Skip to main content
Open Access Publications from the University of California


UC San Francisco Previously Published Works bannerUCSF

Alpha-1-antitrypsin deficient man presenting with lung function decline associated with dust exposure: a case report

  • Author(s): Zutler, Moshe;
  • Quinlan, Patricia J;
  • Blanc, Paul D
  • et al.

Abstract Introduction People with α1-antitrypsin deficiency are at increased risk for the development of chronic obstructive pulmonary disease. Previous retrospective epidemiologic studies have found that exposure to occupational dust among those with α1-antitrypsin deficiency is a risk factor at the group level for poorer lung function, but on an individual clinical basis, a causal attribution can be difficult to establish. Case presentation We describe the case of a 68-year-old Caucasian man with a 25 pack-year smoking history who presented with new-onset dyspnea on exertion in the setting of workplace dust exposure. During his evaluation, he was found to have α1-antitrypsin deficiency with evidence of development of pulmonary emphysema. Workplace spirometric monitoring over 10 years of surveillance for an on-the-job respirator fit program demonstrated a sharp downward slope in forced expiratory volume in one second, or FEV1, during his periods of most significant dust exposure, which was attenuated after discontinuation of his workplace exposure. Conclusion Patients with α1-antitrypsin disease should be assessed for occupational exposures and closely monitored for work-accelerated progression of lung function decline. More generally, this case report supports the biological plausibility of occupationally associated chronic obstructive pulmonary disease, underscoring that work-associated pulmonary disease can be multi-factorial.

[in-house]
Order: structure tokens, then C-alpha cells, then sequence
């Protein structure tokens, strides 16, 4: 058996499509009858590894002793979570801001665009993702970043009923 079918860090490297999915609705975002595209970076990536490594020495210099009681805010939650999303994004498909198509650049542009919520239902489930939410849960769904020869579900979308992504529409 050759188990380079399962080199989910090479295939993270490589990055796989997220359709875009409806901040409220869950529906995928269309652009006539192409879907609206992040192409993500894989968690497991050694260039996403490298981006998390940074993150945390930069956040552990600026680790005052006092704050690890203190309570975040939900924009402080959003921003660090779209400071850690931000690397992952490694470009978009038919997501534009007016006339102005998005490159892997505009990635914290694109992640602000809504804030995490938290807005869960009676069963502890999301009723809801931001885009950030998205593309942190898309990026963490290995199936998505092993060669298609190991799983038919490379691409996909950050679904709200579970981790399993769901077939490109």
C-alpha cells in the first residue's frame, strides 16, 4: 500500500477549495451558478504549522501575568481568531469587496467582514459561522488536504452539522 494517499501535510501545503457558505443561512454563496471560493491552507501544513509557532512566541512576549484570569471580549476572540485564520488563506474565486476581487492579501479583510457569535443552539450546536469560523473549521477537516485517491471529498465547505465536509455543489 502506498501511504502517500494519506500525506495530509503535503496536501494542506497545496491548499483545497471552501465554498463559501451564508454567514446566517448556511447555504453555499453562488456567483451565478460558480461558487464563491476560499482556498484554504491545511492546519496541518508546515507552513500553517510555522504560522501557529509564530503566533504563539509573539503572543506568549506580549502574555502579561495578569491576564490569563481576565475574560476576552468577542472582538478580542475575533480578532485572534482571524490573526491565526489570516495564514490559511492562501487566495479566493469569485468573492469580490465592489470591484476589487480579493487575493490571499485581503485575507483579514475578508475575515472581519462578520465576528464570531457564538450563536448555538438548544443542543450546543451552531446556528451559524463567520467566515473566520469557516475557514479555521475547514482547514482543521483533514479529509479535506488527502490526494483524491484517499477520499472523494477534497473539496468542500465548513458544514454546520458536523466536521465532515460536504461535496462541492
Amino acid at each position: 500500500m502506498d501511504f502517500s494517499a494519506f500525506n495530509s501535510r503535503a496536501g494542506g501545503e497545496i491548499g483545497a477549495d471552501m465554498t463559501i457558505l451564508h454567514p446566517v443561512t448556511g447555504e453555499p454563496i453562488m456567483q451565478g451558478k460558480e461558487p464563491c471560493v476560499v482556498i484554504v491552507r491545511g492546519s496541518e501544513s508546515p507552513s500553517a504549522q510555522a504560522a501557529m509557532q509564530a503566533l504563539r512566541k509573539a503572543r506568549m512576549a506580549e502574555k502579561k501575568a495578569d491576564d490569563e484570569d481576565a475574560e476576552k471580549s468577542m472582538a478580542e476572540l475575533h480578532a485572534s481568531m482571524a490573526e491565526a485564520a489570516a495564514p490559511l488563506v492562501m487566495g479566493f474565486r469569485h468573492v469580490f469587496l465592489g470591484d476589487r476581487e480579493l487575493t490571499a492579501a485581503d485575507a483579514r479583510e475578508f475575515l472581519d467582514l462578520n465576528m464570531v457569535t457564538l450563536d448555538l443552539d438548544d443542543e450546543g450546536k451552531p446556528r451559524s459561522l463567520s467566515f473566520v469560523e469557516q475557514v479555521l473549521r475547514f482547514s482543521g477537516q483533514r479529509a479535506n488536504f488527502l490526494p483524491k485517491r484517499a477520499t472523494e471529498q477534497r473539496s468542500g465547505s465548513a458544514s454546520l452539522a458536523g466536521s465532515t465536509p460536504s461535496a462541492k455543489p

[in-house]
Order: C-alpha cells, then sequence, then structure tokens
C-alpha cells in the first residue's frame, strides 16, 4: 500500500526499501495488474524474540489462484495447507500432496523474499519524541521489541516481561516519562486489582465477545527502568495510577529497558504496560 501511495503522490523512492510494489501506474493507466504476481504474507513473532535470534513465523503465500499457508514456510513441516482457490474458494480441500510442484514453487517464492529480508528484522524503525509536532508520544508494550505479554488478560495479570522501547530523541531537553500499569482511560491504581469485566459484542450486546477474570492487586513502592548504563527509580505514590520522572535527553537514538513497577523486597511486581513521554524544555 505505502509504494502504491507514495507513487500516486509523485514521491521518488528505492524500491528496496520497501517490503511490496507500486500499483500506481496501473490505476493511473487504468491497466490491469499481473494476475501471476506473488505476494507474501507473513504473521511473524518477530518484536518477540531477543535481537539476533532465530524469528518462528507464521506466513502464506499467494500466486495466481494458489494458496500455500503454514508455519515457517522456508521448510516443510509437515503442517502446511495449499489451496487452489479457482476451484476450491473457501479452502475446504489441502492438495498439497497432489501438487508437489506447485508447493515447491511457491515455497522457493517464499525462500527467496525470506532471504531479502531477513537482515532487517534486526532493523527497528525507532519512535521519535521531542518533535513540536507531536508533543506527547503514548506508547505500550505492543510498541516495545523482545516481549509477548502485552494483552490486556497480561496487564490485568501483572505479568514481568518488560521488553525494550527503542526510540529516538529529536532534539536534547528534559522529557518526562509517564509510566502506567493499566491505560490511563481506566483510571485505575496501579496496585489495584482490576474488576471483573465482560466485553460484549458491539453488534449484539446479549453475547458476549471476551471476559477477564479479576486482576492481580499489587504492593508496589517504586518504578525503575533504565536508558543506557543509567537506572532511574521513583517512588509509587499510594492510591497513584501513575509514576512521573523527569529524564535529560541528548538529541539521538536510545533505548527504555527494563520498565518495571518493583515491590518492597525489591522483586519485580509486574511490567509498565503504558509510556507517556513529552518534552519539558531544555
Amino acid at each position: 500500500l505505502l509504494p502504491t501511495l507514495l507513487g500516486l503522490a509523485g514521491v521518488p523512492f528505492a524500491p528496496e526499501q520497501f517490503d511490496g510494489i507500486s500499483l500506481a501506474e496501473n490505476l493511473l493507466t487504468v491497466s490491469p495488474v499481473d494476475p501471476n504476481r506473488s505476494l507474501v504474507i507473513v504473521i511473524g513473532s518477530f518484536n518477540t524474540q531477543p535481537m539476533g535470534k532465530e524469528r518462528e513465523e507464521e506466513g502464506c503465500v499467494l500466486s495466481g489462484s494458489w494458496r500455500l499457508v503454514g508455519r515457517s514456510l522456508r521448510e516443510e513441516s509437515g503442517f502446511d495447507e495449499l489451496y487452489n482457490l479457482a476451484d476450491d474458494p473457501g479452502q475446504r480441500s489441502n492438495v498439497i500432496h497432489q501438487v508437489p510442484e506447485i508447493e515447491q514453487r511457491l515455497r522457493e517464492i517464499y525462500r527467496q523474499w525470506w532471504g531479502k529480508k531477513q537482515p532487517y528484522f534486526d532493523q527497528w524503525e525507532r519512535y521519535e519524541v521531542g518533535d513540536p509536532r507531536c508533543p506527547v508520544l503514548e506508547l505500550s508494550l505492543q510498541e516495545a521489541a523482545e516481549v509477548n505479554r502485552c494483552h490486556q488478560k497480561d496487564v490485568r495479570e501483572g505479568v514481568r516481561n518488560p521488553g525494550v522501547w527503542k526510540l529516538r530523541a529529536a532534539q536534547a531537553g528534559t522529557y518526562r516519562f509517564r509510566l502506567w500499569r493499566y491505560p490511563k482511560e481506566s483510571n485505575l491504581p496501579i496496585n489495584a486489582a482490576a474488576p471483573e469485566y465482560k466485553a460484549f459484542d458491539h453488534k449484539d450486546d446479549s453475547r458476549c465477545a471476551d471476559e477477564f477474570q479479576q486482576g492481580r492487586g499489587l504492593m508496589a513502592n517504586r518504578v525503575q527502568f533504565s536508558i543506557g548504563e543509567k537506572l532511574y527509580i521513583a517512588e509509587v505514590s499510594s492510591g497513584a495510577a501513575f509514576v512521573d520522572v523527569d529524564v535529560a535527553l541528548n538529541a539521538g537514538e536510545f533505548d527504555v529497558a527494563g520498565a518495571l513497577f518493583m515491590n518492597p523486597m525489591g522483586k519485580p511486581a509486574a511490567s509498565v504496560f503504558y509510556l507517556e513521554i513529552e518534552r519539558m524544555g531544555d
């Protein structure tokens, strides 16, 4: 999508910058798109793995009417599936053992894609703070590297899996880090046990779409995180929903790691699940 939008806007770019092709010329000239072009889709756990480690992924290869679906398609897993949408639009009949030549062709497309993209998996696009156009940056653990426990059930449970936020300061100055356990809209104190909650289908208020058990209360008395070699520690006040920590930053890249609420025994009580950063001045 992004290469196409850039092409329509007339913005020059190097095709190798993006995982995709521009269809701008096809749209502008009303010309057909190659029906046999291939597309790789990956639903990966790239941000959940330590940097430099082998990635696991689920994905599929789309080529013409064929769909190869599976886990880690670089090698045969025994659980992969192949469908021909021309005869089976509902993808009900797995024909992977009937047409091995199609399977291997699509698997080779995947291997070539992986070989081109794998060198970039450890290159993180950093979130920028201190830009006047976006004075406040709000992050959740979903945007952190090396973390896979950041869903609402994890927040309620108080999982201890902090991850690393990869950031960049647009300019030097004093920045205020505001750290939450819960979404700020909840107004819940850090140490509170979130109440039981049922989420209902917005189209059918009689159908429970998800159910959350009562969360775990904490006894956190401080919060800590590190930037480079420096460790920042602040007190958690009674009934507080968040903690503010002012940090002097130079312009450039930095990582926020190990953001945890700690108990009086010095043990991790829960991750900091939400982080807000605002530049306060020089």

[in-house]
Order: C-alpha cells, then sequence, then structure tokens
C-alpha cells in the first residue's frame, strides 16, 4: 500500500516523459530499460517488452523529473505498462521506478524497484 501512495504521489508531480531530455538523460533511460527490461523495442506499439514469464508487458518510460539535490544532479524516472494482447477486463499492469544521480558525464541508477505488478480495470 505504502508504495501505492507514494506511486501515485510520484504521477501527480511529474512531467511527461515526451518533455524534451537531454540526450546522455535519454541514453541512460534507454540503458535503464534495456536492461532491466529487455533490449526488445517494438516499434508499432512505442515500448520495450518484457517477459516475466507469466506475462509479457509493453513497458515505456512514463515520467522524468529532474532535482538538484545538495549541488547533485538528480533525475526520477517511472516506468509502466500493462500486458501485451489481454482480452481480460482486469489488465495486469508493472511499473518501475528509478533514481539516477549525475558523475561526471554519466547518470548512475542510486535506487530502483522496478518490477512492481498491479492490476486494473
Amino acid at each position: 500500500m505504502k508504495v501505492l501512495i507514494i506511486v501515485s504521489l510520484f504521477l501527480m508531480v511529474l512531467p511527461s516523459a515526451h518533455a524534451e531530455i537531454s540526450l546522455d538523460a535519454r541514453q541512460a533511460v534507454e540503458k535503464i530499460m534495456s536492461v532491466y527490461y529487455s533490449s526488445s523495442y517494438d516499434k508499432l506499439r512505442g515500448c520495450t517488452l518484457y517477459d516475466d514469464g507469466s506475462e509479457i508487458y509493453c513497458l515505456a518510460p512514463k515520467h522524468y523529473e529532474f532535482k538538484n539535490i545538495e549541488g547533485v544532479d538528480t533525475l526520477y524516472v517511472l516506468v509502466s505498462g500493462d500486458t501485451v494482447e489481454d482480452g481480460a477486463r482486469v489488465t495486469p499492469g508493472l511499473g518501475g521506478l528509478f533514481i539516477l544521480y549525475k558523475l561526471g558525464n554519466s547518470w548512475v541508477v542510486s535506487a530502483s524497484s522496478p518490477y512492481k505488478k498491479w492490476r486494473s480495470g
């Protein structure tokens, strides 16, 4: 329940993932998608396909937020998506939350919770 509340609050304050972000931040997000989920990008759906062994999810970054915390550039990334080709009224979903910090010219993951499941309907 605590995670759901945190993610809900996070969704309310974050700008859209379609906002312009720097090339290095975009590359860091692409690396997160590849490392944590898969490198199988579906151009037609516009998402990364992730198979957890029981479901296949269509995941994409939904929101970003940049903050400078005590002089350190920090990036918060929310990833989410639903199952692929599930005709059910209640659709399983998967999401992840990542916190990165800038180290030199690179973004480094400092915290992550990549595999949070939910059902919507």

Many UC-authored scholarly publications are freely available on this site because of the UC's open access policies. Let us know how this access is important for you.

Main Content
For improved accessibility of PDF content, download the file to your device.
Current View